#include "petscmat.h" PetscErrorCode MatCreateAIJCUSPARSE(MPI_Comm comm,PetscInt m,PetscInt n,PetscInt M,PetscInt N,PetscInt d_nz,const PetscInt d_nnz[],PetscInt o_nz,const PetscInt o_nnz[],Mat *A)Collective
comm | - MPI communicator, set to PETSC_COMM_SELF | |
m | - number of rows | |
n | - number of columns | |
nz | - number of nonzeros per row (same for all rows) | |
nnz | - array containing the number of nonzeros in the various rows (possibly different for each row) or NULL |
A | - the matrix |
It is recommended that one use the MatCreate(), MatSetType() and/or MatSetFromOptions(), MatXXXXSetPreallocation() paradigm instead of this routine directly. [MatXXXXSetPreallocation() is, for example, MatSeqAIJSetPreallocation]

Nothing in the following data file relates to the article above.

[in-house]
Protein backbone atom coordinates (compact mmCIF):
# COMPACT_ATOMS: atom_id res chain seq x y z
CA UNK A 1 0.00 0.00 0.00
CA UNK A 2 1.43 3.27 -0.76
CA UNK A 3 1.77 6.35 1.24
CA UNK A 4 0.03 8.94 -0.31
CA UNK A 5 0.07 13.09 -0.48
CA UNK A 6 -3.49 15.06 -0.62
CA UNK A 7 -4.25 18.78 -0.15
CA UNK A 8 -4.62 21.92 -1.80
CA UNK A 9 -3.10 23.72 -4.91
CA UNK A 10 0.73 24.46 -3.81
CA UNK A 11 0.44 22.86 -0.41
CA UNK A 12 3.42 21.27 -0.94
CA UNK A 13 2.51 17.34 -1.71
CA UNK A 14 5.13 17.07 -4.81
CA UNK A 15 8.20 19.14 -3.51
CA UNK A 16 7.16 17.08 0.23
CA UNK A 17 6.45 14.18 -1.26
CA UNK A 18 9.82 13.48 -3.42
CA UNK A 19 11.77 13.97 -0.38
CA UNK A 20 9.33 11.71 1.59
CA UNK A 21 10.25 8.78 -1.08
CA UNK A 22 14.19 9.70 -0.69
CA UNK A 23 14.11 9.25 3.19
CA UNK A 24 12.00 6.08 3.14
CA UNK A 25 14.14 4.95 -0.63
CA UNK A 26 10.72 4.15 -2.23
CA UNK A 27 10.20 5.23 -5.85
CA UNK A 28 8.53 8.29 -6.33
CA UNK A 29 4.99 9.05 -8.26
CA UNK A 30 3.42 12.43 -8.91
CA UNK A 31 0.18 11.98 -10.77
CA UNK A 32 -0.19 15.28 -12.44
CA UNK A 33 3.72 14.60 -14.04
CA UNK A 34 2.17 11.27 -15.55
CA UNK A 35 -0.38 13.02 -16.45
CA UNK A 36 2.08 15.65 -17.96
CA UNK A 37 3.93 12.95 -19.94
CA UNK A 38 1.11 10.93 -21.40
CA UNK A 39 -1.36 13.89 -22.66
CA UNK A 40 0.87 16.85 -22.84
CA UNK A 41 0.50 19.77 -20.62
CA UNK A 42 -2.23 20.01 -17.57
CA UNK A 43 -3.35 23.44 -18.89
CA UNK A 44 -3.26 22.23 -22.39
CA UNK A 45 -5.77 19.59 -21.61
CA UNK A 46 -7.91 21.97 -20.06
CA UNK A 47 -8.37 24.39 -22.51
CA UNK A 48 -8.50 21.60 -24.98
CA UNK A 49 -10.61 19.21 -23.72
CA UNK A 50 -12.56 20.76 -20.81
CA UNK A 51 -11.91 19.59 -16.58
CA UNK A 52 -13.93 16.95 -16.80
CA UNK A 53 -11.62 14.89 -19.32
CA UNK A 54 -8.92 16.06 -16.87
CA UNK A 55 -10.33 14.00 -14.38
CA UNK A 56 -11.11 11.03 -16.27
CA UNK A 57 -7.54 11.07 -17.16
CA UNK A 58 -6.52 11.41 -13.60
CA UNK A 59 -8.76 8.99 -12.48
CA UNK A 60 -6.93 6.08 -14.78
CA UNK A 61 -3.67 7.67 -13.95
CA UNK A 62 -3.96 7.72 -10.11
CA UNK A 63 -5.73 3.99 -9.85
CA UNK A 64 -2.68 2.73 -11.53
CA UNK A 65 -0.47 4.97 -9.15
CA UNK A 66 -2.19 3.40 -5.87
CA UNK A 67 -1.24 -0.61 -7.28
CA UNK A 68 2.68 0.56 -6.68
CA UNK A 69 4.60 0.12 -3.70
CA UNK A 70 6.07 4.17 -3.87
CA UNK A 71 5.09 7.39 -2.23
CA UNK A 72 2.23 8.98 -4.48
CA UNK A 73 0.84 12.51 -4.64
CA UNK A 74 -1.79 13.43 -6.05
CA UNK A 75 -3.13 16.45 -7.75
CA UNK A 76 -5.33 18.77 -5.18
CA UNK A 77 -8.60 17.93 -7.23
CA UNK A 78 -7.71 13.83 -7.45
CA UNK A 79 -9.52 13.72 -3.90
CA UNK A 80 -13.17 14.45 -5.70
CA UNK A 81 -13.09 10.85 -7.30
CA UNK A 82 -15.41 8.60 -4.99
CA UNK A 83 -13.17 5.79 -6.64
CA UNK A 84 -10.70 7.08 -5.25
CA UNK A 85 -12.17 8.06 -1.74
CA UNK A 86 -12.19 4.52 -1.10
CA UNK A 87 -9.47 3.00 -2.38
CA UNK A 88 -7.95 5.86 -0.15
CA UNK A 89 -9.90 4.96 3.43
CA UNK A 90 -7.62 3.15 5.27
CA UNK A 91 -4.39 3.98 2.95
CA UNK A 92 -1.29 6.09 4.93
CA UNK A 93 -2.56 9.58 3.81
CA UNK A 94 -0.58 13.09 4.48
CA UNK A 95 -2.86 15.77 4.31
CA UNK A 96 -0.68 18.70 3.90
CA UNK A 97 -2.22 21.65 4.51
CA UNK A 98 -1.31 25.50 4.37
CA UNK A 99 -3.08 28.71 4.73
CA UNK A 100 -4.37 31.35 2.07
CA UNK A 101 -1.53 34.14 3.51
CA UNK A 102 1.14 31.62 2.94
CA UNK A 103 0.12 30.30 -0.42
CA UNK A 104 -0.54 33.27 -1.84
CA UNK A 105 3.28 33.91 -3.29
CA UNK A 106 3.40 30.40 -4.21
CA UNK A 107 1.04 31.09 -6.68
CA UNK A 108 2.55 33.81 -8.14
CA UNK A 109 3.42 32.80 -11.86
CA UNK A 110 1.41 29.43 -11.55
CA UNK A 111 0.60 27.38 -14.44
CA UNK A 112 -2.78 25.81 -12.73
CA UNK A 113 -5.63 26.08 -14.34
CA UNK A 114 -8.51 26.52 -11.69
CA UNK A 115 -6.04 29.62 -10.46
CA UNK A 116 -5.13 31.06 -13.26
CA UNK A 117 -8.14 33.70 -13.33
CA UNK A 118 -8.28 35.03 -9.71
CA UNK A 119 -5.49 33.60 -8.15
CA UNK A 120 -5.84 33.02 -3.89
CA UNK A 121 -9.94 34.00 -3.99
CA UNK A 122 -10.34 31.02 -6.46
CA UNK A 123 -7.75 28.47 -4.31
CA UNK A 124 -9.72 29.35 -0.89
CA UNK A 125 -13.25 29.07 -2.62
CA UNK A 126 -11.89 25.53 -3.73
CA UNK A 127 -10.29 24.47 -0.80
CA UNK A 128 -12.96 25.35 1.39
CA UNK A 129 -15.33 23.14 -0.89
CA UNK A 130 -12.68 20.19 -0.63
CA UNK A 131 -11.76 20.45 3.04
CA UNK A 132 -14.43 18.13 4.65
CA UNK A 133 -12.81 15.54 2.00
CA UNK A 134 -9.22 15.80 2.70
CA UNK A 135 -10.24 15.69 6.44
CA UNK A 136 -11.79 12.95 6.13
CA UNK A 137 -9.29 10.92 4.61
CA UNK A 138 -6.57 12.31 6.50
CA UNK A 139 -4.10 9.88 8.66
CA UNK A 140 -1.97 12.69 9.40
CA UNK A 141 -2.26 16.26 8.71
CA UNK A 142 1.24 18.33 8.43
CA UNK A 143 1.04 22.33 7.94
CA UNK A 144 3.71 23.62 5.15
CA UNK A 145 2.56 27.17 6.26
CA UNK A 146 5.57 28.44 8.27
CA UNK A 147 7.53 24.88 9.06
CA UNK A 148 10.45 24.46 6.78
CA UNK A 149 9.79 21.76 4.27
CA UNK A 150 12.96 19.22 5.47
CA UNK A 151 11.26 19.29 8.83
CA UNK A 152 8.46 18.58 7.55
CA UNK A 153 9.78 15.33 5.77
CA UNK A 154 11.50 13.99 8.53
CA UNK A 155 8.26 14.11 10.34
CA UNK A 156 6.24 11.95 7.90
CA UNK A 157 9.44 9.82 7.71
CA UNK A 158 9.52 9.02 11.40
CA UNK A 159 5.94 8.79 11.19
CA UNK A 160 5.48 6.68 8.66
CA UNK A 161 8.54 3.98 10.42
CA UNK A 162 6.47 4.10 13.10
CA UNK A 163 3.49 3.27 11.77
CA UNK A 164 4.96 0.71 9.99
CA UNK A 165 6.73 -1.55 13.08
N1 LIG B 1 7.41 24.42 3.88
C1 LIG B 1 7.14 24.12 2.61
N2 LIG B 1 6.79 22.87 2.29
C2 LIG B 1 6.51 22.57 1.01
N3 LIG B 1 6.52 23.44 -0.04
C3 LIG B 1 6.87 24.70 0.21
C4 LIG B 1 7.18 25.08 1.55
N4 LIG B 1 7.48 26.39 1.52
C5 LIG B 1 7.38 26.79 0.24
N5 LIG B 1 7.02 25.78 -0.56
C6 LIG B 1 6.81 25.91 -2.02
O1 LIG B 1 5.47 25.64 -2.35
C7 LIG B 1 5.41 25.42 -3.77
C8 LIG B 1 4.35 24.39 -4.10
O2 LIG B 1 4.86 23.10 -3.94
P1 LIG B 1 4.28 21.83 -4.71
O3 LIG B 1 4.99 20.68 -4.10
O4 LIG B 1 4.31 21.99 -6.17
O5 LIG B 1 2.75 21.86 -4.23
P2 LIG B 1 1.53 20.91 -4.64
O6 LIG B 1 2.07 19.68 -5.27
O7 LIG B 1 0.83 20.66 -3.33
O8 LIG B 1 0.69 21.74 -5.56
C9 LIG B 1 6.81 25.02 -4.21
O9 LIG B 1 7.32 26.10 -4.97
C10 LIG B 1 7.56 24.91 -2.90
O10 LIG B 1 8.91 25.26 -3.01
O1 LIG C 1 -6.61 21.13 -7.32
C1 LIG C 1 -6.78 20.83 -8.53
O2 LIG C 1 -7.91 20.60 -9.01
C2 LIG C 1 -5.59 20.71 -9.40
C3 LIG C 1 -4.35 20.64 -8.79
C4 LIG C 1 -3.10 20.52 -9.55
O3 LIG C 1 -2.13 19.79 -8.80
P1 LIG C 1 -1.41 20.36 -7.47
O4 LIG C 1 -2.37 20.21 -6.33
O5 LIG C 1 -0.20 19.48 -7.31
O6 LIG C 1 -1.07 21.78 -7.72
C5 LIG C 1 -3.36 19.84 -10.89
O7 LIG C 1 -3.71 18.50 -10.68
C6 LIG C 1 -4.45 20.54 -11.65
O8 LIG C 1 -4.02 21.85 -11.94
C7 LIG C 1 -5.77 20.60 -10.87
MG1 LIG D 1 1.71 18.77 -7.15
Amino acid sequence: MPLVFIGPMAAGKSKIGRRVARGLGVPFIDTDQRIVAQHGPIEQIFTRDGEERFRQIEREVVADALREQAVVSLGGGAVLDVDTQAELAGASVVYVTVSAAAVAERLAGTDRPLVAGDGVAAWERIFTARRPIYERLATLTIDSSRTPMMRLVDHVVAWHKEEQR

The AIJ format (also called the Yale sparse matrix format or compressed row storage), is fully compatible with standard Fortran 77 storage. That is, the stored row and column indices can begin at either one (as in Fortran) or zero. See the users' manual for details.
Specify the preallocated storage with either nz or nnz (not both). Set nz=PETSC_DEFAULT and nnz=NULL for PETSc to control dynamic memory allocation. For large problems you MUST preallocate memory or you will get TERRIBLE performance, see the users' manual chapter on matrices.
By default, this format uses inodes (identical nodes) when possible, to improve numerical efficiency of matrix-vector products and solves. We search for consecutive rows with the same nonzero structure, thereby reusing matrix information to achieve increased efficiency.